Most employees don't have employment contracts and they don't need them. They work under an implied employment contract, meaning that the general terms of employment are determined by state and federal laws as well previous court cases, a legal concept called common law.
You probably don't need a contract if you're hiring an administrative assistant, a shipping clerk, or an IT person, but it can be a very good idea when you're filling some other positions. You'll probably want to prepare an employment contract and have a new employee sign it when you're hiring professionals or top management individuals.
Some other criteria can make it a good idea as well.
When the Employee Would be Difficult to Replace
A professional with very specific skills or an employee who has knowledge of your market and your competition would be one example of someone you might have a hard time replacing if she should suddenly leave your employ. You'll want to consider it if it might be difficult to find and train a replacement in a specific field or area.
In these cases, you would use the contract to limit the employee's ability to leave without giving you ample notice.
When the Employee Has Knowledge of Confidential Information
This might include trade secrets or knowledge of other sensitive materials. In this case, you would want to include a confidentiality clause in the contract to prevent the employee from divulging this information during and after the end of the contract.
When You Want to Avoid Competition
An employment contract can be a good idea when you don't want the employee leaving and competing against you for business. You would want the employee to sign a non-compete agreement as part of the employment contract, limiting his ability to compete with you within a certain time period and within a defined geographic area in a specific type of business.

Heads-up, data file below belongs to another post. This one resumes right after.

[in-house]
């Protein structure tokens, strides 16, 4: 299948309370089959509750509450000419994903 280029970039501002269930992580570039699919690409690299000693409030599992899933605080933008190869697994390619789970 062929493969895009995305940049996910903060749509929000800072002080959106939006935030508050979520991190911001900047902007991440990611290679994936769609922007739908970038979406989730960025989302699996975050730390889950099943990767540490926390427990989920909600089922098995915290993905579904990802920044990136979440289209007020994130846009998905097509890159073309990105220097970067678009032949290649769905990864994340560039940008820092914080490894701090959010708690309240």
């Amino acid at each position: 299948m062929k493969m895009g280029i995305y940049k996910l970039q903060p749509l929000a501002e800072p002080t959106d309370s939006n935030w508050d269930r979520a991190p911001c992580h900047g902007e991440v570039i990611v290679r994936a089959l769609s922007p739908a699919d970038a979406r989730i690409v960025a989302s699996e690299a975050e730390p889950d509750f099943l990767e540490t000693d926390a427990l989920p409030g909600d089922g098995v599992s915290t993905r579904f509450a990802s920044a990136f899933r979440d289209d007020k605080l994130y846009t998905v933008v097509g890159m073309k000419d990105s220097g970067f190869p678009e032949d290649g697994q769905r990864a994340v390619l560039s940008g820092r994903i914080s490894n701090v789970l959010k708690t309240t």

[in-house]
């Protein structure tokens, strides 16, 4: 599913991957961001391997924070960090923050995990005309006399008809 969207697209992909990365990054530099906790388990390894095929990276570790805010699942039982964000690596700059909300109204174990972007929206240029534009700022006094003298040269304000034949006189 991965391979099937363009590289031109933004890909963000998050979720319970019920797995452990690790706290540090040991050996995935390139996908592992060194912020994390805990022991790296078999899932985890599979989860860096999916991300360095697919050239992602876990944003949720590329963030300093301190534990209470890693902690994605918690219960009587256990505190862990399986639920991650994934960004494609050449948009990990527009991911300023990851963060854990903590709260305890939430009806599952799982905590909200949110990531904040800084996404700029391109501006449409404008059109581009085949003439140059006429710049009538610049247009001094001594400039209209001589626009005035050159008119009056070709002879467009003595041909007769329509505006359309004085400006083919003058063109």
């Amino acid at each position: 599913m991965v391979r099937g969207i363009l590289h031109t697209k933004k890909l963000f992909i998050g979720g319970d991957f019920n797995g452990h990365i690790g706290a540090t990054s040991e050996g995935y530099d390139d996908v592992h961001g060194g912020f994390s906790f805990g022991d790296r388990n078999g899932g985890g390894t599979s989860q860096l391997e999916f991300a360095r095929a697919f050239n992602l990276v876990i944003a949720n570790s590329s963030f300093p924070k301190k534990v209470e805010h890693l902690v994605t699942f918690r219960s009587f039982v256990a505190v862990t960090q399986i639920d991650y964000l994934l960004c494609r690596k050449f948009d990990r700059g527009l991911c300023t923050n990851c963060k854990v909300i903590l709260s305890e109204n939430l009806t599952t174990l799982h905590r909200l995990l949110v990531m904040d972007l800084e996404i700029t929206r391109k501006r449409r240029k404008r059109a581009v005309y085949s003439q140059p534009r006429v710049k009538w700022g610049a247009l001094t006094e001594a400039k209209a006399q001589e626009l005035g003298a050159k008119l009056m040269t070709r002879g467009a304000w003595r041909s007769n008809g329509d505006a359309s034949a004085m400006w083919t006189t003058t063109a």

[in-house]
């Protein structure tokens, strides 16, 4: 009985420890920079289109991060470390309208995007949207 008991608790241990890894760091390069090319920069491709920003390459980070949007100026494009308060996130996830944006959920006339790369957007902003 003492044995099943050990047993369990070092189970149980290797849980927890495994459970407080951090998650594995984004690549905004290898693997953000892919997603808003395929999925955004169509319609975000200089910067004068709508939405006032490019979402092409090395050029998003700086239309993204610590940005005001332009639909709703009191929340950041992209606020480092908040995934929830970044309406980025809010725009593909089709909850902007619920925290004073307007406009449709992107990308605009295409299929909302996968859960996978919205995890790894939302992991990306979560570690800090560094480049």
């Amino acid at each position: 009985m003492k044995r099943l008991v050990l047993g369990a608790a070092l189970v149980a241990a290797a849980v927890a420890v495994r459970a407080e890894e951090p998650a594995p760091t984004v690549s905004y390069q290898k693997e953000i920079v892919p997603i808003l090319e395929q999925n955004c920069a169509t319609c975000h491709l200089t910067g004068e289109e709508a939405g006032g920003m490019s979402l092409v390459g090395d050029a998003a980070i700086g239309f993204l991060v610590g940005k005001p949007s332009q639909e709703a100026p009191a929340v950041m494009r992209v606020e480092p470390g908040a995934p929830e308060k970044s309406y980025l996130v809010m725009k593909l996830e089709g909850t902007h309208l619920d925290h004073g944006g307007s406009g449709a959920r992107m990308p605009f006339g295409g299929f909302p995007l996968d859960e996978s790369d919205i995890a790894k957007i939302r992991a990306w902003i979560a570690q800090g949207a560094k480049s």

What Else Should You Include in an Employment Contract?
The language of an employment contract should include a general description of the duties you expect the employee to perform, as well as restrictive covenants like the non-compete agreement mentioned above. It should include specifics about what happens if a contract employee leaves.
An employment contract should be in writing. This isn't the time for a handshake deal because there are too many complex issues involved. You don't want to take a chance on a misunderstanding. You'll want everything spelled out.
Consider the Disadvantages, Too
Remember that legal contracts bind both parties. You'll have obligations and responsibilities under the terms of an employment contract as well. The contract might set an employment term. If the employee isn't really working out, you'd be stuck with her regardless—or you'd have to go back to the drawing board and negotiate a new contract with her to cover the early termination.
And some courts might hold you to a higher standard in the event of a dispute and a lawsuit. This is a threshold you might not quite have to reach if you didn't enter into an employment contract. You can be held to a standard commonly referred to as a "covenant of good faith." Your every action and decision could be placed under a microscope.
When in Doubt...
Check with an employment attorney to discuss the need for a contract with a specific employee if you're unsure. A legal professional can also make sure that contract language you include is correct and sufficient. If you try to bind an employee to a term that's not supported by law, your entire contract can be invalidated if there's eventually a dispute.
In most cases, you probably don't need contracts with hourly employees or lower-level salaried employees, but if you hire an office manager or administrative assistant who deals with highly confidential information, you might want to sign him to a contract. And contracts can protect you against some serious problems with professionals and top management as well.